Richard Hawke, Associate Scientist and Plant Evaluation Manager, Chicago Botanic Garden
Imagine looking down on a major cityscape and seeing a sea of lush greens dotted with vibrant blues, yellows and Mother Nature’s other favorite hues. Normally, that type of scenery can only be found in the Midwest, over expansive prairies or western plains. However, in the future, metropolises could become “Emerald Cities,” distinguished by the green roofs crowning their skyscrapers and buildings.
Green roofs, also known as living roofs, are partially or completely covered with vegetation and have numerous social, economic and environmental benefits – from lessening storm water runoff and filtering pollutants, to adding aesthetic appeal, reducing energy costs, and more. However, to fully reap the benefits of green roofs, the plants must be right.
As such, in 2009 I began research atop the green roof of the Chicago Botanic Garden’s Daniel F. and Ada L. Rice Plant Conservation Science Center. The goal of my research was to help fill the significant void that exists in understanding green roofs. Through the various plant trials that my team and I conducted on the roof, I hoped to increase the scientific and gardening communities’ knowledge about the best plants for green roof culture.
Over the course of five years, a diverse group of 216 herbaceous and woody taxa were evaluated in the extensive (growing depth of three to six inches) to semi-intensive (growing depth of six to eight inches) green roof garden. My team and I watched, documented and analyzed data collected from the green roof, keeping five criteria top of mind when considering each plant’s sustainability, including adaptability, pests/diseases, winter hardiness, non-weediness and ornamental beauty.
Throughout the study I was surprised by how well many of the plants were performing, which made me optimistic at what we might conclude. Ultimately, the study exceeded my expectations. Among our findings, we were able to compile a list of the top performing plants for green roofs, which I’m proud to say is the most extensive list of best plants for green roofs in Plant Hardiness Zone 5 to-date. The top performers includes:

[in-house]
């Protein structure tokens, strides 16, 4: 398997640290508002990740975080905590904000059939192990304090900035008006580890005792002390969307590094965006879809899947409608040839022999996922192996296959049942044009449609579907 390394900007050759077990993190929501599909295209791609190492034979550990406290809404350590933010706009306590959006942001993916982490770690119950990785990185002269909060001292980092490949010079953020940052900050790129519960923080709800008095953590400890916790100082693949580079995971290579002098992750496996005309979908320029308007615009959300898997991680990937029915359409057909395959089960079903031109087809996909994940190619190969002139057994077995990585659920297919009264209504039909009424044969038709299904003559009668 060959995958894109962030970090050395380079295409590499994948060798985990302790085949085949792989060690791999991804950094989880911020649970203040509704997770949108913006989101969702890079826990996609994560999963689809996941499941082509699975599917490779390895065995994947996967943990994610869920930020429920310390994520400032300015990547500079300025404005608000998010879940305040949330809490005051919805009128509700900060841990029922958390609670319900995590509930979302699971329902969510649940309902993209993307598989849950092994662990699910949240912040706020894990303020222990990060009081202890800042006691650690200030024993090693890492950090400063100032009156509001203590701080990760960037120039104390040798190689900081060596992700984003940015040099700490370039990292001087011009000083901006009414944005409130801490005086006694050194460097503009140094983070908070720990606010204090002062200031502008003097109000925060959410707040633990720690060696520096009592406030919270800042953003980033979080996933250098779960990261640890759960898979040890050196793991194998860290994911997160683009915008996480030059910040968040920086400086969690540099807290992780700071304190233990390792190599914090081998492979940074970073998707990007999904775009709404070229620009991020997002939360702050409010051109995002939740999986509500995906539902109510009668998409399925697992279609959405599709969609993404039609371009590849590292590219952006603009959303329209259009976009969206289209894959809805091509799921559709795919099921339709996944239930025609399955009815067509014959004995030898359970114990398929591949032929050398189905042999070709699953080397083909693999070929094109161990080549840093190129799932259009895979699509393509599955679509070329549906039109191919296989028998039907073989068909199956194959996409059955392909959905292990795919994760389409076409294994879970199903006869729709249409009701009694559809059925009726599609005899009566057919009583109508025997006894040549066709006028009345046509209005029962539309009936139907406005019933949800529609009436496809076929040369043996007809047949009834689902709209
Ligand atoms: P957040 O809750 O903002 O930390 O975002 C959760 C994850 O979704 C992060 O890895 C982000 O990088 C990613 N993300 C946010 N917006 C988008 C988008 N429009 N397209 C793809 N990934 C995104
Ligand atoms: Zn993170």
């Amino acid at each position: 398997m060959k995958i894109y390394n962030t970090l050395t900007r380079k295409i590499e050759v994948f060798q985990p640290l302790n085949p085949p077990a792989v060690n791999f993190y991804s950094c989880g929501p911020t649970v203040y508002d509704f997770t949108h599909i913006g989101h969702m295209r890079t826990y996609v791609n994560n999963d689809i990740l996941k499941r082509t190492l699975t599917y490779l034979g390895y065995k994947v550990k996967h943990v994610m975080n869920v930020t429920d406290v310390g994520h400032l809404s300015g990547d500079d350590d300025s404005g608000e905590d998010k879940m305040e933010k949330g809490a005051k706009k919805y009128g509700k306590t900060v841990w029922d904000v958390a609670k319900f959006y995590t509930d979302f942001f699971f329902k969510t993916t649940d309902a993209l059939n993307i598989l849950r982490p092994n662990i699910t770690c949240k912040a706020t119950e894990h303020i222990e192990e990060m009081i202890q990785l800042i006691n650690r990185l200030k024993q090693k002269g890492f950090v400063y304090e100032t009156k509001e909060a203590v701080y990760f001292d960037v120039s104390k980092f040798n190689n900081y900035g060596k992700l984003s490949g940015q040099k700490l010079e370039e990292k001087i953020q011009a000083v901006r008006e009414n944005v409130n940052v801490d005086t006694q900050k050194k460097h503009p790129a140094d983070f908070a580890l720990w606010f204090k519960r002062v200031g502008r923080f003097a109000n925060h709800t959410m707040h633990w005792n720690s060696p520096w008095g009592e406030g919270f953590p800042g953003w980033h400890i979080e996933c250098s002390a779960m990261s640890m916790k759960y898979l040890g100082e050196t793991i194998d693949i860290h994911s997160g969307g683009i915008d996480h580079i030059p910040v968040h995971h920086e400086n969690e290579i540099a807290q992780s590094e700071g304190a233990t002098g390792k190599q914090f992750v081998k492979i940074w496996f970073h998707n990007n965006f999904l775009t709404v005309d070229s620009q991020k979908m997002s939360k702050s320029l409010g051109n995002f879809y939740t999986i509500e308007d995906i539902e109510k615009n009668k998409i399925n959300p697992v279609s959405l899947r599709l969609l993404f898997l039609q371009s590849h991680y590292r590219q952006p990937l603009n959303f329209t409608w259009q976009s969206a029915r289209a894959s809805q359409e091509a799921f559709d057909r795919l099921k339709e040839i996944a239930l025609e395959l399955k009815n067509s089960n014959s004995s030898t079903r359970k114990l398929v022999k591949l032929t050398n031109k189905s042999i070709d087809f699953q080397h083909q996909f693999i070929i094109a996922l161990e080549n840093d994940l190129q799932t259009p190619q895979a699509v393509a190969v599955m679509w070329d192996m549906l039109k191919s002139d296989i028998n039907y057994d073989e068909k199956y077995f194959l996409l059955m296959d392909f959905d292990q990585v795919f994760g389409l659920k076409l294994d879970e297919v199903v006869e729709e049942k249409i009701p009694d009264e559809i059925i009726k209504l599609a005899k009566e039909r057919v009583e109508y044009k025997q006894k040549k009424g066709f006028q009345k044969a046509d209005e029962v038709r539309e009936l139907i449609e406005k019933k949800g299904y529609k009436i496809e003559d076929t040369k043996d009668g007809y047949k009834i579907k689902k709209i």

- Pussytoes (Antennaria dioica)
- Dwarf calamint (Calamintha nepeta nepeta)
- Juniper ‘Viridis’ (Juniperus chinensis sargentii‘Viridis’)
- Creeping phlox ‘Emerald Blue’ (Phlox subulata ‘Emerald Blue’)
- Creeping phlox ‘Apple Blossom’ (Phlox subulata ‘Apple Blossom’)
- Creeping phlox ‘Snowflake’ (Phlox subulata ‘Snowflake’)
- Aromatic sumac ‘Gro-Low’ (Rhus aromatica ‘Gro-Low’)
- Prairie dropseed (Sporobolus heterolepis)
- Prairie dropseed ‘Tara’ (Sporobolus heterolepis ‘Tara’)
As more cities offer incentives to reach sustainability goals – for example, the Green Roof Rebate program in Washington, D.C., which provides base funding of $10 per square foot in targeted subwatersheds – I believe research like my teams’ is essential. It is a significant step towards maximizing the benefits and improving the longevity of green roofs, which is critical to making “Emerald Cities” a reality here in the U.S.
Looking forward, my team and I plan to expand our study. Our goal is to compile a broad list of proven plants so that everyone across the country – from businesses and architects to governmental groups and residential homeowners – has the information they need to grow a green roof.
Richard Hawke is an Associate Scientist and Plant Evaluation Manager at Chicago Botanic Garden
About Chicago Botanic Garden: The Chicago Botanic Garden is one of the world’s great living museums and conservation science centers. In 2014, more than one million people visited the Garden’s 26 gardens and four natural areas, uniquely situated on 385 acres on and around nine islands, with six miles of lake shoreline. Within the nine laboratories of the Garden’s Daniel F. and Ada L. Rice Plant Conservation Science Center, scientists and graduate students conduct a wide array of plant research. The Garden is one of only 17 public gardens accredited by the American Association of Museums. Its Lenhardt Library contains 110,000 volumes — including one of the nation’s best collections of rare botanical books.